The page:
Semi-trailer

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A tractor unit pulling a semi-trailer
A truck pulling a semi-trailer using a trailer dolly

A semi-trailer is a trailer without a front axle. A large proportion of its weight is supported by a road tractor, a detachable front axle assembly known as a dolly, or the tail of another trailer. A semi-trailer is normally equipped with landing gear (legs which can be lowered) to support it when it is uncoupled.

A road tractor coupled to a semi-trailer is often called a semi-trailer truck or semi, or in the UK an articulated lorry. The fifth wheel on a truck connects to a semi trailer Kingpin. Kingpins come in many guises, however the most common within the UK market is the 2.0" (50.8mm) EEC approved type. This Kingpin is fully interchangeable and, given a strict maintenance schedule, it should last the life of a trailer.

In Australian English, the tractor unit is usually referred to as a prime-mover; and the combination of a prime-mover and trailer is known as a semi-trailer or semi. Semi-trailers with two trailer units are B-Doubles or road trains. A B-double consists of a prime mover towing two semi-trailers, where the first semi-trailer is connected to the prime mover by a fifth wheel coupling and the second semi-trailer is connected to the first semi-trailer by a fifth wheel coupling. A road train means a combination, other than a B-Double, consisting of a motor vehicle towing at least two trailers (counting as a single trailer a converter dolly supporting a semi-trailer).[citation needed]

Contents

Advantages and disadvantages

Advantages

A 1920 advertisement for semi-trailers

In road haulage, semi-trailers predominate over full-trailers because of their flexibility.

Disadvantages

Couplings

There are two types of couplings: fifth wheel coupling and automatic. In some applications, no separable coupling is fitted, and the trailer is bolted to the tractor unit, using a bearing and rocker feet as are used under a fifth wheel skid plate.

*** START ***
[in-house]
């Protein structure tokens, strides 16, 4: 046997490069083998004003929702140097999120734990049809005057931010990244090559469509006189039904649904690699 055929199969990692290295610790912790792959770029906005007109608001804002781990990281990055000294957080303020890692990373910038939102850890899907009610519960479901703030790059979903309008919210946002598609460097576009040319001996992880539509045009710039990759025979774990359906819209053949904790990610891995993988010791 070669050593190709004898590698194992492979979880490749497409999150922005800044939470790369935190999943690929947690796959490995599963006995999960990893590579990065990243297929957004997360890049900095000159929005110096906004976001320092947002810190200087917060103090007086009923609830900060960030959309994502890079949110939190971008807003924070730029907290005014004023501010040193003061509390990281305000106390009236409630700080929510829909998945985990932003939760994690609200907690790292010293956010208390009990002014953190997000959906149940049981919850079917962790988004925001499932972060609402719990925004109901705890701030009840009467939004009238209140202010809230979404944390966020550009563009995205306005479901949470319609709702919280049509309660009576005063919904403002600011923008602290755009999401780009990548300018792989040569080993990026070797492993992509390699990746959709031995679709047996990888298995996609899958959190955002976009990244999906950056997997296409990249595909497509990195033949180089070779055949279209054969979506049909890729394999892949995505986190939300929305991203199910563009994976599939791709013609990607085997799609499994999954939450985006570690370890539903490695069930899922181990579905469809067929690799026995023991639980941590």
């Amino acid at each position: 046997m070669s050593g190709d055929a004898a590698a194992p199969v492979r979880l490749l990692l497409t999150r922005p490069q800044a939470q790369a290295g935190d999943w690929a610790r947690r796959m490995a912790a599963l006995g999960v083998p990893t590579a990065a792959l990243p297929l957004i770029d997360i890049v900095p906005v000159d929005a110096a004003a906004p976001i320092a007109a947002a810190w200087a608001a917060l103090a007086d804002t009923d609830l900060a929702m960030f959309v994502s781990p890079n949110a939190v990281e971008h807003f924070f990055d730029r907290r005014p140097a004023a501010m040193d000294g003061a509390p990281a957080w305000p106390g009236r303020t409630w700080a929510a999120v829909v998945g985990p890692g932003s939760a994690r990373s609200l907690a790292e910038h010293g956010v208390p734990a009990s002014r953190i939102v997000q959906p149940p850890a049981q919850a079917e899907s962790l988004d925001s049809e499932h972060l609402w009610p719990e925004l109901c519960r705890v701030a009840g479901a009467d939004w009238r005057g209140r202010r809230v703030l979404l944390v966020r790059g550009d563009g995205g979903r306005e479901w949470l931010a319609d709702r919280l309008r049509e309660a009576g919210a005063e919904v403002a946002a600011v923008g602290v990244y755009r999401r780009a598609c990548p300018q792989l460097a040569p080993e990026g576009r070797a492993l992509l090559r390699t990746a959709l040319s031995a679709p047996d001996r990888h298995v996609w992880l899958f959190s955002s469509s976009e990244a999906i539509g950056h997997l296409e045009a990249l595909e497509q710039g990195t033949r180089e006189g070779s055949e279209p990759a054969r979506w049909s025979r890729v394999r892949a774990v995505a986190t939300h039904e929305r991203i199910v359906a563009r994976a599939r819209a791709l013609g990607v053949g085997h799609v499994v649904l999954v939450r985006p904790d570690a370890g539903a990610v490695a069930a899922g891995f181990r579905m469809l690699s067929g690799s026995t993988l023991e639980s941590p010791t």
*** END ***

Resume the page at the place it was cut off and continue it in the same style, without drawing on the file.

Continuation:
Fifth wheel coupling

The towing vehicle has a wide coupling plate known as a fifth wheel coupling bolted onto its chassis on which the semi-trailer rests and pivots. As the tractor reverses under the trailer, a king-pin under the front of the trailer slides into a slot in the skidplate, and the jaws of the fifth wheel close on to it. The driver has to raise the trailer legs manually, and couple the airbrake lines and electrical cables.

Automatic couplings

Many years ago, automatic couplings predominated[citation needed] but are now quite rare. Automatic couplings were generally used for payloads of 12 tons or less, e.g. on the Scammell Mechanical Horse.

There is no coupling plate on the tractor. There is a turntable permanently fixed to the underside of the trailer. This locks to the chassis of the tractor. When the tractor reverses under the trailer, its legs rise and the brake and electrical connections are made automatically. Almost the entire coupling and uncoupling procedure is operated by the driver from inside the cab, except that he or she has to descend to release (or apply) the trailer parking brake.[citation needed]

Types

A curtain sider semi-trailer without truck

Different types of semi-trailers are designed to haul different cargoes.